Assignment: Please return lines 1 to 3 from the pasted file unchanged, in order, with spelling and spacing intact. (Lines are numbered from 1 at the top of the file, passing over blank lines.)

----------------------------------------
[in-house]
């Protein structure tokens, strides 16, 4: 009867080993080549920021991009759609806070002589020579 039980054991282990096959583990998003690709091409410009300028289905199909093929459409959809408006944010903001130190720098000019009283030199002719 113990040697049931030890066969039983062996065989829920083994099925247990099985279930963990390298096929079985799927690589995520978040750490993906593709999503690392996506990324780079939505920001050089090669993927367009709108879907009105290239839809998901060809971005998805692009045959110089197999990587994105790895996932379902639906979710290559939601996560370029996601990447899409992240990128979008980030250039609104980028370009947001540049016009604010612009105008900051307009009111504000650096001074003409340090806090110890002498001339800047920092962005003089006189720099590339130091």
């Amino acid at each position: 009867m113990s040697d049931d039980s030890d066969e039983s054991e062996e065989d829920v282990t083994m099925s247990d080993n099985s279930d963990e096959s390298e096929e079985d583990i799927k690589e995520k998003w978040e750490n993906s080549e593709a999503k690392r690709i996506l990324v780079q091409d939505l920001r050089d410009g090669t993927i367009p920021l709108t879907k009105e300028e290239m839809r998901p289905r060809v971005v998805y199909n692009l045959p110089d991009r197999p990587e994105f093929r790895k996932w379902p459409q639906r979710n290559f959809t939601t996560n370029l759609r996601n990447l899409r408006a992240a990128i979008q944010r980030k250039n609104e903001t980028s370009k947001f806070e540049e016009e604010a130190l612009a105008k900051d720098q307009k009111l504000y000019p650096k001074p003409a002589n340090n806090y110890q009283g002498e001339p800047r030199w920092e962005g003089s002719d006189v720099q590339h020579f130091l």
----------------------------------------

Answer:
[in-house]
């Protein structure tokens, strides 16, 4: 009867080993080549920021991009759609806070002589020579 039980054991282990096959583990998003690709091409410009300028289905199909093929459409959809408006944010903001130190720098000019009283030199002719 113990040697049931030890066969039983062996065989829920083994099925247990099985279930963990390298096929079985799927690589995520978040750490993906593709999503690392996506990324780079939505920001050089090669993927367009709108879907009105290239839809998901060809971005998805692009045959110089197999990587994105790895996932379902639906979710290559939601996560370029996601990447899409992240990128979008980030250039609104980028370009947001540049016009604010612009105008900051307009009111504000650096001074003409340090806090110890002498001339800047920092962005003089006189720099590339130091």
């Amino acid at each position: 009867m113990s040697d049931d039980s030890d066969e039983s054991e062996e065989d829920v282990t083994m099925s247990d080993n099985s279930d963990e096959s390298e096929e079985d583990i799927k690589e995520k998003w978040e750490n993906s080549e593709a999503k690392r690709i996506l990324v780079q091409d939505l920001r050089d410009g090669t993927i367009p920021l709108t879907k009105e300028e290239m839809r998901p289905r060809v971005v998805y199909n692009l045959p110089d991009r197999p990587e994105f093929r790895k996932w379902p459409q639906r979710n290559f959809t939601t996560n370029l759609r996601n990447l899409r408006a992240a990128i979008q944010r980030k250039n609104e903001t980028s370009k947001f806070e540049e016009e604010a130190l612009a105008k900051d720098q307009k009111l504000y000019p650096k001074p003409a002589n340090n806090y110890q009283g002498e001339p800047r030199w920092e962005g003089s002719d006189v720099q590339h020579f130091l």